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Monday, August 17, 2009

Obama Undermines DOMA Law

The Obama Justice Department today filed court papers claiming the 1996 Defense of Marriage Act discriminates against homosexuals. In the meantime, the DOJ lawyers are seeking to dismiss a suit brought by a homosexual California couple challenging DOMA.

Gary Bauer Gary Bauer, president of American Values, says President Obama is committed to repealing DOMA -- but does not want to take the political flak that would come along with it.

"What the White House wants is for a court to strike down the Defense of Marriage Act so that the White House and the president don't have to take the political damage for undermining a law that protects normal marriage," he explains.

Bauer argues Obama is contradicting a campaign pledge. "President Obama ran promising he would be open and transparent, and no longer practice the usual politics of Washington, DC," he notes. "Millions of people voted for him because they thought he would be more honest and more open in the way he governed."

According to Bauer, that is not happening. "What we're seeing here is something more reminiscent of the way they do politics in the wards of Chicago -- saying one thing and then doing something else behind the scenes," he states.

If the Defense of Marriage Act is overturned by White House maneuvering or a federal court, every state would be forced to recognize same-sex "marriages" that are now legal in states like Massachusetts.

Justice Department lawyers are seeking to dismiss a suit brought by a same-sex California couple challenging the 1996 Defense of Marriage Act. The administration's response to the case has angered homosexual activists who see it as backtracking on campaign promises made by Barack Obama.

In the court papers, the administration urges the repeal of the law but says in the meantime, government lawyers will continue to defend it as a law on the books.

The government's previous filing in the case angered homosexual rights activists who supported Obama's candidacy in part because of his pledge to move forward on repealing the law and the "don't ask, don't tell" policy that prevents homosexuals from serving openly in the military.

"The administration believes the Defense of Marriage Act is discriminatory and should be repealed," said Justice Department spokeswoman Tracy Schmaler, because it prevents equal rights and benefits.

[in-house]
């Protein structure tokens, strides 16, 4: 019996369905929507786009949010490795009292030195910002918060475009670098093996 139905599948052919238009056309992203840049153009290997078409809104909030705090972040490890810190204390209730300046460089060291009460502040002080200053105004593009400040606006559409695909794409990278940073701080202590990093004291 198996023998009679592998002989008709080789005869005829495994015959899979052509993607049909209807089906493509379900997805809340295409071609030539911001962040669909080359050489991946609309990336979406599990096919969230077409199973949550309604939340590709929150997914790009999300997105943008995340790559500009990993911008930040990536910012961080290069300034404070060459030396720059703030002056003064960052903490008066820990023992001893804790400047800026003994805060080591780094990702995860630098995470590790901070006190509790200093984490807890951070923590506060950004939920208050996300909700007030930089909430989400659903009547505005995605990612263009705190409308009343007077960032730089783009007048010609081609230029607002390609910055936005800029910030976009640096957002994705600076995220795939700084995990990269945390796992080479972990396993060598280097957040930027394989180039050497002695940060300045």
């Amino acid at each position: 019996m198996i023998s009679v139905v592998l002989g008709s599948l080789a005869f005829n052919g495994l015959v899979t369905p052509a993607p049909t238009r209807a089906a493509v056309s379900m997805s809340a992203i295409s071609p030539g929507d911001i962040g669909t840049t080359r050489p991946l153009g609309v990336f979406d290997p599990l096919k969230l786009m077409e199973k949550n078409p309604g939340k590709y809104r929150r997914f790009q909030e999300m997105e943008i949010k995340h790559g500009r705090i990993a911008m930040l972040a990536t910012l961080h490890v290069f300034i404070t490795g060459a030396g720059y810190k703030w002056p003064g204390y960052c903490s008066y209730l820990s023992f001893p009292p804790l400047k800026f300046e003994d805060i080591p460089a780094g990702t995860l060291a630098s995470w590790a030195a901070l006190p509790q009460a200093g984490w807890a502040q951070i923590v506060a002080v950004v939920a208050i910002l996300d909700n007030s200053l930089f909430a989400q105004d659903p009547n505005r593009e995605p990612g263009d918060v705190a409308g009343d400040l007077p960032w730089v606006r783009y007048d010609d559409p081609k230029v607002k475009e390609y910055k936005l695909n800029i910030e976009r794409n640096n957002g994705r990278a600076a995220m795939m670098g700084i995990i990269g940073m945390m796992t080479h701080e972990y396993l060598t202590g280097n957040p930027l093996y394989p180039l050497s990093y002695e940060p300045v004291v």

The Justice Department, she added, is obligated "to defend federal statutes when they are challenged in court. The Justice Department cannot pick and choose which federal laws it will defend based on any one administration's policy preferences."

The law, often called DOMA, denies federal recognition of same-sex "marriage" and gives states the right to refuse to recognize same-sex marriages performed in other states. Obama has pledged to work to repeal the law.

Monday's court filing was in response to a lawsuit by Arthur Smelt and Christopher Hammer, who are challenging the federal law, which prevents couples in states that recognize same-sex unions from securing Social Security spousal benefits, filing joint taxes, and benefiting from other federal rights connected to marriage.

Justice lawyers have argued that the act is constitutional and contend that awarding federal marriage benefits to homosexuals would infringe on the rights of taxpayers in the 30 states that specifically prohibit same-sex marriages.

Earlier this week, Bill Clinton told a gathering of Democratic Activists on CSPAN that he never really supported DOMA when he signed it into law, but did so to fool the general public into thinking the issue was settled, and thereby prevent momentum by Republicans to pass a Constitutional Amendment outlawing gay marriage throughout the nation. By postponing the Amendment, judicial activists and Democratically controlled legislatures have since been able to legalize gay marriage in numerous states without the pubic ever having a chance to vote on it. See Chick's SIN CITY.

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